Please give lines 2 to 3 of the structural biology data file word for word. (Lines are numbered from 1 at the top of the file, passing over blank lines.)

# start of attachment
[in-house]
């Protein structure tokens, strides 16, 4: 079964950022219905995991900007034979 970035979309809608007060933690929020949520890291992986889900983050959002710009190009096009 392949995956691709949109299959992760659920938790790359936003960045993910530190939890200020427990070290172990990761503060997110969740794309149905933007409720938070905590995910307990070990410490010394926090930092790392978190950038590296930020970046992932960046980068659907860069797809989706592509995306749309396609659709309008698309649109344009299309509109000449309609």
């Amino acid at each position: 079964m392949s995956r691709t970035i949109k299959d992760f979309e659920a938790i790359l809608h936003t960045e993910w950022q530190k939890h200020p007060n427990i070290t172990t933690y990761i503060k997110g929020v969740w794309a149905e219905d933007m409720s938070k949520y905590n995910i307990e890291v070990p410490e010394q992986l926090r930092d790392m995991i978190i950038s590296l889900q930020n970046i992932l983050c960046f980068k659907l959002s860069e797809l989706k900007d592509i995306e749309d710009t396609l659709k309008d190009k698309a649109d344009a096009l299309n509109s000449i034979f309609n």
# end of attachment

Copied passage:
């Protein structure tokens, strides 16, 4: 079964950022219905995991900007034979 970035979309809608007060933690929020949520890291992986889900983050959002710009190009096009 392949995956691709949109299959992760659920938790790359936003960045993910530190939890200020427990070290172990990761503060997110969740794309149905933007409720938070905590995910307990070990410490010394926090930092790392978190950038590296930020970046992932960046980068659907860069797809989706592509995306749309396609659709309008698309649109344009299309509109000449309609």
């Amino acid at each position: 079964m392949s995956r691709t970035i949109k299959d992760f979309e659920a938790i790359l809608h936003t960045e993910w950022q530190k939890h200020p007060n427990i070290t172990t933690y990761i503060k997110g929020v969740w794309a149905e219905d933007m409720s938070k949520y905590n995910i307990e890291v070990p410490e010394q992986l926090r930092d790392m995991i978190i950038s590296l889900q930020n970046i992932l983050c960046f980068k659907l959002s860069e797809l989706k900007d592509i995306e749309d710009t396609l659709k309008d190009k698309a649109d344009a096009l299309n509109s000449i034979f309609n």